I enjoy focused meditation, in which I’m focused on sounds around me that I just sort of fall into one with, and I have no thoughts, just the oneness with everything. These are my most awesome meditation experiences. I also appreciate movement meditation, like while doing yoga. Not so much walking meditation. I like the use of visualization, and Guided Loving kindness meditation always feels great!


    http://healthline.com Search “meditation” and then click on “9 types”
    Last edited by Laura lou; 27 Oct 20 at 22:50.

  6. #6
    Quote Originally Posted by Laura Lou
    When I did a yahoo search for “types of meditation,” I came up with a very basic group of types ....
    Hi Laura Lou, thank you for your interest and for your post. Not all types of meditation are considered to be Buddhist meditation - and that's what we focus on here at BWB, so therefore its best for us to look for resources at reliable Buddhist websites or in books by Buddhist teachers.

    Could everyone also have a look at the pinned guidelines for this particular forum, please.

    We do have a couple of links at the beginning of the topic list here, which are "Beginners to Buddhist Meditation"-a series of short 5 minute videos on YouTube and "Meditation Primer - Mindfulness of Breathing" a guided audio meditation.

    In Tibetan Buddhism and in Theravada Buddhism, when people learn to meditate at an offline Buddhist centre or monastery, they usually start with basic Samatha meditation. That's been my own experience over a number of years, but I'm not sure about other Buddhist schools/traditions.



  7. #7
    Forums Member Laura lou's Avatar
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    Sorry...I wasn’t thinking.

  8. #8
    Technical Administrator woodscooter's Avatar
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    Thinker - Thank you for that link to Bhikkhu Analayo's guided Metta meditation. I shall go back to it from time to time.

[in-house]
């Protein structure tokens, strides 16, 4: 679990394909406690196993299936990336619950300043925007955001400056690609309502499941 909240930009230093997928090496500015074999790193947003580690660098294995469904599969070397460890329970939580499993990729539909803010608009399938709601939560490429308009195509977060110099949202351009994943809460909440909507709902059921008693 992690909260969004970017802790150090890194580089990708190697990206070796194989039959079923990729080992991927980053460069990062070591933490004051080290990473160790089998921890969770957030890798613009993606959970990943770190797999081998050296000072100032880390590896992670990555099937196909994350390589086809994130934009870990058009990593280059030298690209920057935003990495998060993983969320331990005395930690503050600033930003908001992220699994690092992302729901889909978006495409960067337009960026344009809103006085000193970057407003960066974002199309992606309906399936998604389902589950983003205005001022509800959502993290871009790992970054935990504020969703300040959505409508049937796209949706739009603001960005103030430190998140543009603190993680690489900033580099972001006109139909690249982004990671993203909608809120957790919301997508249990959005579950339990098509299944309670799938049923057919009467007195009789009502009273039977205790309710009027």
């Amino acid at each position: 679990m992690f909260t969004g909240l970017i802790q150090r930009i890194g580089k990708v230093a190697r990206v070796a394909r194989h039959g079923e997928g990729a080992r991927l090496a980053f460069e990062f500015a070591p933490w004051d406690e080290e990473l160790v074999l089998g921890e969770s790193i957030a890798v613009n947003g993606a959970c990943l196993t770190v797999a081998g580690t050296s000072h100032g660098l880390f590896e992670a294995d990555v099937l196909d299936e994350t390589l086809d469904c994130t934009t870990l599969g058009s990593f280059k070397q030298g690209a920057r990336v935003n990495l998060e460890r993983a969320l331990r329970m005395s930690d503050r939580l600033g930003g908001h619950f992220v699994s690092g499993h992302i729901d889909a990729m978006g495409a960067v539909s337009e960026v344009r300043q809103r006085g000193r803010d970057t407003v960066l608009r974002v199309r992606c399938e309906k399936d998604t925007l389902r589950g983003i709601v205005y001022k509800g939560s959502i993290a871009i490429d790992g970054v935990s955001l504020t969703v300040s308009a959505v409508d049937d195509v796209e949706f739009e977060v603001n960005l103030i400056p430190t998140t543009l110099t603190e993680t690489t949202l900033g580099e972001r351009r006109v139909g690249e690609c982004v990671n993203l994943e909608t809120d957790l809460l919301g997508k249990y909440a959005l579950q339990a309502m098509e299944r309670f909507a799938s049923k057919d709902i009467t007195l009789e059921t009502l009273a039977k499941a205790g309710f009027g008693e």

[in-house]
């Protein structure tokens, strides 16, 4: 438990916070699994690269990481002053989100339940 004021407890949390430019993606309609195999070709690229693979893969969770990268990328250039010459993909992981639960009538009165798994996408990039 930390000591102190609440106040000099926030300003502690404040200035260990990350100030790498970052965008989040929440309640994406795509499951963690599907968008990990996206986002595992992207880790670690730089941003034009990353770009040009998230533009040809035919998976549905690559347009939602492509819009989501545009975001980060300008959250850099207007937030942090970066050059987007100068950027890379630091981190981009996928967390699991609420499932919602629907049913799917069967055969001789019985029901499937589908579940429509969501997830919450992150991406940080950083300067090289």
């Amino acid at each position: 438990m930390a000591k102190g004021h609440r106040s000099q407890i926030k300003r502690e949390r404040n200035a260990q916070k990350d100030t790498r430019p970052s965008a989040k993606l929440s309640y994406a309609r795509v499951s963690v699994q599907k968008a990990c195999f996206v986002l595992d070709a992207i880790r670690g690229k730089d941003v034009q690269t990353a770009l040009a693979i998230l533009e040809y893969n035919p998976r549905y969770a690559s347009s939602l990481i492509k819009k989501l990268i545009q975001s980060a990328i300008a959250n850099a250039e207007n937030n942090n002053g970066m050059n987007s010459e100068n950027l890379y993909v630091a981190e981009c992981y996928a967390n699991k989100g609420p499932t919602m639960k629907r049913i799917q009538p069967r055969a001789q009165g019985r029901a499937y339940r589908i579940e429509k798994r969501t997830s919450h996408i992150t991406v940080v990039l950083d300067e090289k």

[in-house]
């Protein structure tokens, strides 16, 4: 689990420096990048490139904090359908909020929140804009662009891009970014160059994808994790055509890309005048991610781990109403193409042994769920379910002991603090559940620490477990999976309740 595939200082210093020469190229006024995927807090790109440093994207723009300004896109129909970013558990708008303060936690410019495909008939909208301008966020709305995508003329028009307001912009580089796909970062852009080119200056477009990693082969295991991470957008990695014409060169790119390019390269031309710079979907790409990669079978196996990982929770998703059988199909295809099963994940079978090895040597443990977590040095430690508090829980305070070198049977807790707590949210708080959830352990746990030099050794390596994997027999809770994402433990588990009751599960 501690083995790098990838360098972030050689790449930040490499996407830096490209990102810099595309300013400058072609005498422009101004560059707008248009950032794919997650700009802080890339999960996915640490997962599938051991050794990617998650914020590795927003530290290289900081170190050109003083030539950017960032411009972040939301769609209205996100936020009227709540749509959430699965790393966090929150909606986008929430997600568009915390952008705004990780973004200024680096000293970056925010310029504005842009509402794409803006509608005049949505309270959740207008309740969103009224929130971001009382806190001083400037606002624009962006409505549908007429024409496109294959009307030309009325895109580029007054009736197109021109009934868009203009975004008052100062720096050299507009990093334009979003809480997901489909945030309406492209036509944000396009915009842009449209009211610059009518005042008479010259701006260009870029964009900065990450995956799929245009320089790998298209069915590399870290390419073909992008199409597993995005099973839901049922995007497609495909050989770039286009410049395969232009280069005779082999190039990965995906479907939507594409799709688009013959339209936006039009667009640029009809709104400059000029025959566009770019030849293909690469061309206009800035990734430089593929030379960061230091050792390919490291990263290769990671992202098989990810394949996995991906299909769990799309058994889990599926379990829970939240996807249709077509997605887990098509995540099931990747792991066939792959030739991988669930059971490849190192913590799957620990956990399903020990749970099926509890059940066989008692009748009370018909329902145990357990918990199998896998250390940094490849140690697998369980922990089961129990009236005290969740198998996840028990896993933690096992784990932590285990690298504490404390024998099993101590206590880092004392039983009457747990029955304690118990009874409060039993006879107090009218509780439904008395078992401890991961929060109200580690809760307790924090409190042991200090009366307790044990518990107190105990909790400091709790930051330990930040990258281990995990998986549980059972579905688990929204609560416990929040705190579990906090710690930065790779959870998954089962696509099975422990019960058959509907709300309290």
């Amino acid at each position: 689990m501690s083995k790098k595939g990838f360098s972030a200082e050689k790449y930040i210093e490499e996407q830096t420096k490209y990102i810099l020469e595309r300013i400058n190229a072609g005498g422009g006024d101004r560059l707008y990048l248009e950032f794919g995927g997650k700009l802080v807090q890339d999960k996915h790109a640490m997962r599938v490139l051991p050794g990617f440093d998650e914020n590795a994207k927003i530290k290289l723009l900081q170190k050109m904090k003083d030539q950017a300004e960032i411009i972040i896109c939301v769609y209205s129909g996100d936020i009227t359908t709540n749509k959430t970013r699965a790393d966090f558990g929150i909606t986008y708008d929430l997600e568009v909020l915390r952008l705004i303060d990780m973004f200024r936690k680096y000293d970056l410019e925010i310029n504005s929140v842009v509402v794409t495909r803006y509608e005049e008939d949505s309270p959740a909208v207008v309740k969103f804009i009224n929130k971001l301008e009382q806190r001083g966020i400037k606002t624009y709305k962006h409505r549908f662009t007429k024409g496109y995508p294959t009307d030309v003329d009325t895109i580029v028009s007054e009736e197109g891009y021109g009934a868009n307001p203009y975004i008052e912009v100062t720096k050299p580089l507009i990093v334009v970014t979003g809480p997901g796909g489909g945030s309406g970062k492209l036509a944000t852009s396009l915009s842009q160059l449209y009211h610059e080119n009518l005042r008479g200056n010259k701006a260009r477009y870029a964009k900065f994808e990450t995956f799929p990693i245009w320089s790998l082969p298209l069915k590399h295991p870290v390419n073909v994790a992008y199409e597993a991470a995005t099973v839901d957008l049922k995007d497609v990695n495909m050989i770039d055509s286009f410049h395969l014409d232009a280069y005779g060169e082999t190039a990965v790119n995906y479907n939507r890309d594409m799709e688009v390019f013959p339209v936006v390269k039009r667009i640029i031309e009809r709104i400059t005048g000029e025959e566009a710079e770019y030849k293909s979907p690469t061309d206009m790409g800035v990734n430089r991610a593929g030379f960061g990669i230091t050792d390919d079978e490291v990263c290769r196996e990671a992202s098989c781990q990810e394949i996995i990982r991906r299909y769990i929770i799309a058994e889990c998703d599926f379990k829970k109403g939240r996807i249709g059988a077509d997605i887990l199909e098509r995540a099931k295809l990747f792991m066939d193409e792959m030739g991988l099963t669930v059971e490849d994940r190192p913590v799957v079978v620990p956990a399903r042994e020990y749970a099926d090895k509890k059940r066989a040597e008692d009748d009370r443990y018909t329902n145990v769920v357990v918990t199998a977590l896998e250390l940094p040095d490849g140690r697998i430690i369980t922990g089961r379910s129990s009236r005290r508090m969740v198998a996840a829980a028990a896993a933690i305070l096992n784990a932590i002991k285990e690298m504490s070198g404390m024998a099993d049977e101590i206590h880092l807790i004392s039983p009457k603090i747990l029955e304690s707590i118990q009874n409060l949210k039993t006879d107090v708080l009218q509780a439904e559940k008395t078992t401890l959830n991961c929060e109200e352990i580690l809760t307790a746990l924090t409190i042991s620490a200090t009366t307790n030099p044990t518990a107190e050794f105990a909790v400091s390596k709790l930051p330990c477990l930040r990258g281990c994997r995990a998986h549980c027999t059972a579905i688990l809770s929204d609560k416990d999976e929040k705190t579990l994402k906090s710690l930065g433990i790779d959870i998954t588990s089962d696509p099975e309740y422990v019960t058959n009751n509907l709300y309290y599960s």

9. #9
    Forums Member JadeRabbit's Avatar
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    About 5 years ago, I sat with a Soto Zen group, who taught 'shikantaza', and realised that is the practice I've been doing for the past 15 years, despite trying other types of meditation such as 'samatha' or 'vipassana'. If anyone asks now, I say I just sit Zazen.

    It's helped my practice to let go of searching for significant experiences and strip meditation back to just sitting.

    I've not had any special experiences or sudden awakenings while sitting. Any insight I've gained has been off the cushion, and has happened at completely random times - not when especially quiet or walking in nature, for instance. However, they have been very significant and personal to me such as knowing and understanding exactly why my best friend committed suicide when he was 21.

  10. #10
    Global Moderator
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    I tried out many different types of meditation as an experiment before I took up Buddhism. The worst experience was trying to contact past selves (this was a lo.....ng time ago and didn't end well). The best was after I started going to the Buddhist centre and went retreat with them. I was working on mindfulness of breathing when suddenly felt that I was no longer the one doing the breathing and I became more of a conduit for the breath. Best because it was the first of a number of 'interesting' meditation experience in the good sense of the word, and encouraged me to stay with a couple of basic meditations for a while: Mindfulness of Breathing and Metta Bhavana.